Throughout the last decade the popularity of embedded networks in Australian construction programs and new building sites has soared, making it one of the most favoured modes of complex-wide electrical energy distribution in the country today. But, just why is it that these privately-owned networks have come to the fore for large scale developers, and what’s made them one of the veritable trump cards in a modern site manager’s hand? To answer that question, it’s first necessary to understand exactly what they are.
An embedded network is essentially the most effective and simple mode of utilities distribution for large, privately-owned, building complexes. Through a series of substations, meter gates and sub meter gates, power is diverted directly off the national grid and into homes, shops and institutions on a network that’s entirely isolated on a single, standalone site.
The usage of individual tenants and shop letters is subsequently measured through other gauges that calculate electricity consumption in each pocket of the embedded grid, from flats to shop spaces, outdoor street lighting and even general use communal areas. What’s more, tenants are usually given an opt-out choice, to decide if they’d like to purchase their electricity from the national system in the traditional way, or direct from the site manager through embedded network. This means that there’s nothing compulsory involved, and competitive tariff rates are still available due to the ever-looming possibility that people will revert to other providers.
But why would someone decide to opt-in and what are the benefits of getting energy directly from a substation located on site that’s managed and controlled by specific complex managers?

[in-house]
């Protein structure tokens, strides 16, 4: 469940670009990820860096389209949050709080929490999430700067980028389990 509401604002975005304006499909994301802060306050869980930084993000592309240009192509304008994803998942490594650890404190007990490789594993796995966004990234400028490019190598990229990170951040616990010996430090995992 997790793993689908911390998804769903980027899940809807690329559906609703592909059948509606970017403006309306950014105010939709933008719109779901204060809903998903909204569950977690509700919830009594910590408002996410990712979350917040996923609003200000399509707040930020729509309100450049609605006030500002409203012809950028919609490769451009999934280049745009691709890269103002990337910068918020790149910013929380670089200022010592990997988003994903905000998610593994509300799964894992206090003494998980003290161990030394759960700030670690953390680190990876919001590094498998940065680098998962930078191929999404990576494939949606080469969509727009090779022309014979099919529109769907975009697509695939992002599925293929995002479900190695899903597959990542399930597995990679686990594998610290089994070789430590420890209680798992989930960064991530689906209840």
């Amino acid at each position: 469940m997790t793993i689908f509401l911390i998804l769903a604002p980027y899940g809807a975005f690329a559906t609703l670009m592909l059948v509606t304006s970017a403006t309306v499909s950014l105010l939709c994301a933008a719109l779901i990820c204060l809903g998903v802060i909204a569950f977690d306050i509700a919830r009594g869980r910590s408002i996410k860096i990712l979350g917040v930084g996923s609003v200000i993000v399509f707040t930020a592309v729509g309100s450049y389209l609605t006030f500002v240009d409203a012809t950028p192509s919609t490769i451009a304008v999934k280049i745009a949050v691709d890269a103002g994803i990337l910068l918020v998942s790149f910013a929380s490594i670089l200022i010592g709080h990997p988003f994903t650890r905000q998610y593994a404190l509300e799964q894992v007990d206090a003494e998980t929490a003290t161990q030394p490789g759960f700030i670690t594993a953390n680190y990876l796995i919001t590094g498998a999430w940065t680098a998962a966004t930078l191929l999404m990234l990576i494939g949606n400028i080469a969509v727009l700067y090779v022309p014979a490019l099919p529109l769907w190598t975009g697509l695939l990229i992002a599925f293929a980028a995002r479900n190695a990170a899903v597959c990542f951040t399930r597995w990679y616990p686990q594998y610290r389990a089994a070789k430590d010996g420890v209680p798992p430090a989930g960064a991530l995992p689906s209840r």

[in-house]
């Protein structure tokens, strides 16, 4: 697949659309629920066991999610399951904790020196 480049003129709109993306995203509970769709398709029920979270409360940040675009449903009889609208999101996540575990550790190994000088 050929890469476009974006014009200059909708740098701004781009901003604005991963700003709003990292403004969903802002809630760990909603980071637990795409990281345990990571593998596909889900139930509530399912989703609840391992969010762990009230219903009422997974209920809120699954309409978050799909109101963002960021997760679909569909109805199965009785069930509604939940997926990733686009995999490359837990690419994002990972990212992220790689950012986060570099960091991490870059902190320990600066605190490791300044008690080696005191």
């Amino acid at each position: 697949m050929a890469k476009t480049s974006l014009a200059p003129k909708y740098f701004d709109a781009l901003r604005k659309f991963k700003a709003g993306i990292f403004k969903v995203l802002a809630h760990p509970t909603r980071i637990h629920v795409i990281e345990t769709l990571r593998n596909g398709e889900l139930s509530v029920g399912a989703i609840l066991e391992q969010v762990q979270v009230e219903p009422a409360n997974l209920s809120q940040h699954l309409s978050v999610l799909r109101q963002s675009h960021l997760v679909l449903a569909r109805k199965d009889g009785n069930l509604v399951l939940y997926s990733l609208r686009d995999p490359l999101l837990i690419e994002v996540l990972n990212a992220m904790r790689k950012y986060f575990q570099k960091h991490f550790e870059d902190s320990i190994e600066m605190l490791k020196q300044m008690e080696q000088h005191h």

Well, firstly, money. It’s no secret that in Australia wholesale energy buyers receive considerably better tariff rates, and that larger complexes are able to cut bills drastically by micromanaging their own grids. This is precisely what embedded networks do, allowing individual tenants to opt into a larger cooperative whereby everyone on-site becomes part of a sort of conglomerate buyer who receives cut wholesale rates that are then passed onto individuals.
But it’s not just cheaper for the tenants, it’s cheaper for the landlords too. By using embedded networks to distribute energy on single sites, letters and homeowners can essentially convert electricity use on their rented properties into an additional revenue stream, charging tenants a mark-up rate on already discounted tariffs to generate more income from each individual contract. That way, everyone wins.
Embedded network models also transfer more and more control to on-site maintenance, meaning larger complexes are not so reliant on the national engineering services to keep juice flowing through the wires. Now that’s got to be a good thing, right?
Becoming the leading utilities innovator, Active Utilities is a leading supplier of embedded networks for Australian multi-tenant locations with managed utility services that include communication data, electricity, water and gas, as well creating new revenue opportunities for their partners. With a reputation built on both what they do and how they do it, Active Utilities are focused on providing long-term solutions to their clients.